March 9, 2010
The Woolsey Project Creation Review will complete on March 17, 2010. Please pose questions about this project and the creation review on the Woolsey Project Forum.
As part of the Eclipse Development Process, projects are required to maintain a log that details their intellectual property contributions. This log must include all third-party code that is either distributed or leveraged by the project, identities of the committers who regularly contribute, and the identities of other contributors along with their contributions. The log should further indicate the licenses in use by the project and other information relevant to provenance of the code maintained and distributed by the project. Projects are required to submit their log for review by the Eclipse IP team at key points in their life-cycle, including moves, releases, and graduation.
Much of the content of the logs can be generated using information that is available through the various databases maintained by the Eclipse Foundation. The current tool, an automated IP Log generator known as the IP Log Tool, uses information from these databases. This current generation of tool has limited flexibility.
It is the purpose of this project to provide tools to assist committers with the management of intellectual property related to their project. This includes tools to assist with the generation and maintenance of IP Logs, the ability to submit logs to the Eclipse Foundation IP team for review, and the ability to compare logs against project distributions (to ensure that an IP Log reflects the contents of a project's downloads, p2 repositories, Maven repositories and other similar distribution mechanisms). As part of this project, we further intend to explore enabling the user to specify mappings between third-party contributions noted in the logs (contribution questionnaires) and the library files distributed by the project. Other matters related to IP management by Eclipse projects may be considered by the project.
The IP Log Tool uses an XML-based file format to store the log information. This XML format is defined by an XML Schema (XSD) maintained by the Eclipse Foundation . Maintenance of this schema is not within the scope of this project (and is therefore not, strictly speaking, an API of this project). The project will, however, maintain compatibility with this schema. The ability to read older versions of the schema (as it matures) will remain in-scope; the ability to write older versions is out of scope.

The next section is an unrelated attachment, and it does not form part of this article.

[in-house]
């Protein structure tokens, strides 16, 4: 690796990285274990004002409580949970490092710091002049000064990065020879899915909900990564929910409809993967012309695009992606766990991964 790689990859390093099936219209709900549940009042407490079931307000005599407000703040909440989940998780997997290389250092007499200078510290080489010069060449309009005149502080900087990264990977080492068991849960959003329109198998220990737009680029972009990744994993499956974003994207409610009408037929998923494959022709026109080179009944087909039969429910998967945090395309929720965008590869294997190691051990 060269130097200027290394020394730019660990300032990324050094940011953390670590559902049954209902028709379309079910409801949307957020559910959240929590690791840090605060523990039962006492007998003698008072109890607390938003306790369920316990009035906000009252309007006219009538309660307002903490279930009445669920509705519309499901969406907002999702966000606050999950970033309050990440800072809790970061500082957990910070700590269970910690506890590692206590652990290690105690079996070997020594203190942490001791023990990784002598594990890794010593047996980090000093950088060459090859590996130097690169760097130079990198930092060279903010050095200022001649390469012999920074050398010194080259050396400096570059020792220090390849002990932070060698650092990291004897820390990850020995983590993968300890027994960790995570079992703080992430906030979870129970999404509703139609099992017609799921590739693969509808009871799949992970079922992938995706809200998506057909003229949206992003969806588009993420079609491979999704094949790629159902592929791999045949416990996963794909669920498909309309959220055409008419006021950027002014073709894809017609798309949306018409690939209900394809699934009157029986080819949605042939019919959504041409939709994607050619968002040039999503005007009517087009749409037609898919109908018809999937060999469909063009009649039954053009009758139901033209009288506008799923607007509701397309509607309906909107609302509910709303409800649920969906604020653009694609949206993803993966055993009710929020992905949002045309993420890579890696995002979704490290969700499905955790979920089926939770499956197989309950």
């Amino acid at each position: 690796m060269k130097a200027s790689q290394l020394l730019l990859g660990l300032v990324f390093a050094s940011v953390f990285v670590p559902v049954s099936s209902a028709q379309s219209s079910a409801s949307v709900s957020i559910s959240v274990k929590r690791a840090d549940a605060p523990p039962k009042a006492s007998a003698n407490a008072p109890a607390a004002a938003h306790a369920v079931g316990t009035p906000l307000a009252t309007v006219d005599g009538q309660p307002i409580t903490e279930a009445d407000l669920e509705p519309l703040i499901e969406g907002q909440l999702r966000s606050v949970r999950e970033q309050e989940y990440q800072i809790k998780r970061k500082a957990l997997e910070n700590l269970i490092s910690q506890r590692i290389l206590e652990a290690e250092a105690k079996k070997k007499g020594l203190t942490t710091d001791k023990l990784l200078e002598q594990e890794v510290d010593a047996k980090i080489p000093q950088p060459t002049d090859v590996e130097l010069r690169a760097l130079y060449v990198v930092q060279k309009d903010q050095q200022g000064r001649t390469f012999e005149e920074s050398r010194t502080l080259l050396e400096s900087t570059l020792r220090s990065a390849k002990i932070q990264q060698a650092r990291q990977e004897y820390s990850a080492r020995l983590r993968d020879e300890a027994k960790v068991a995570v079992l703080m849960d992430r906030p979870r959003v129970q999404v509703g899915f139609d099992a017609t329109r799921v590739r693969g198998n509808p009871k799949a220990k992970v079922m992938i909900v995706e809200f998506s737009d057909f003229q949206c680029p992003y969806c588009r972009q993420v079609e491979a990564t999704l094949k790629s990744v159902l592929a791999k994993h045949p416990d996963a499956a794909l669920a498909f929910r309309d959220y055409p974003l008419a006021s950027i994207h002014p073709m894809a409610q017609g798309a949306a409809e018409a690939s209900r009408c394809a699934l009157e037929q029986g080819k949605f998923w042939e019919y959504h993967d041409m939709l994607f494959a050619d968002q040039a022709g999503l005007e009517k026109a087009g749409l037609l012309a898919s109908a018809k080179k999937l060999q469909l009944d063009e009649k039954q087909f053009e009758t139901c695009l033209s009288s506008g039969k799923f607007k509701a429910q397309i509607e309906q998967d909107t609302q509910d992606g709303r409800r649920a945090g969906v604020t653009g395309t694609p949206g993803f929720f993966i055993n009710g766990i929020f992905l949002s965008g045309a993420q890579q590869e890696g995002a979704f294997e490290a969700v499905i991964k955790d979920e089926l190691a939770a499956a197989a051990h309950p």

Web services used by the project are not strictly owned by the project and are therefore out of scope.
The new generation of IP Log Tool provides much more flexibility than the current generation by leveraging the Eclipse platform and several Eclipse technologies. Specifically, the new IP Log Tool is an Eclipse-based application that uses EMF technology (including EMF Compare) that pulls data from Eclipse Foundation databases via RESTful web services. All editing of the log is done within an Eclipse IDE (or, potentially, an RCP application) and stored in the file system. The log maintainer can choose where and how to store the XML-based log file. The EMF tooling provides a very flexible editor that allows for complete customisation. The use of EMF Compare allows for easy comparison between a customised log and the information stored in Eclipse Foundation databases (it further allows for consolidation of those changes).
The IP Log Tool is primarily a consumer of Eclipse Technology and as such, we do not currently anticipate that we will be producing many APIs. Having said that, the project will take advantage of any opportunities to make the tool extensible.
In addition to being a useful tool for Eclipse committers, this project also serves as a show case for Eclipse technology.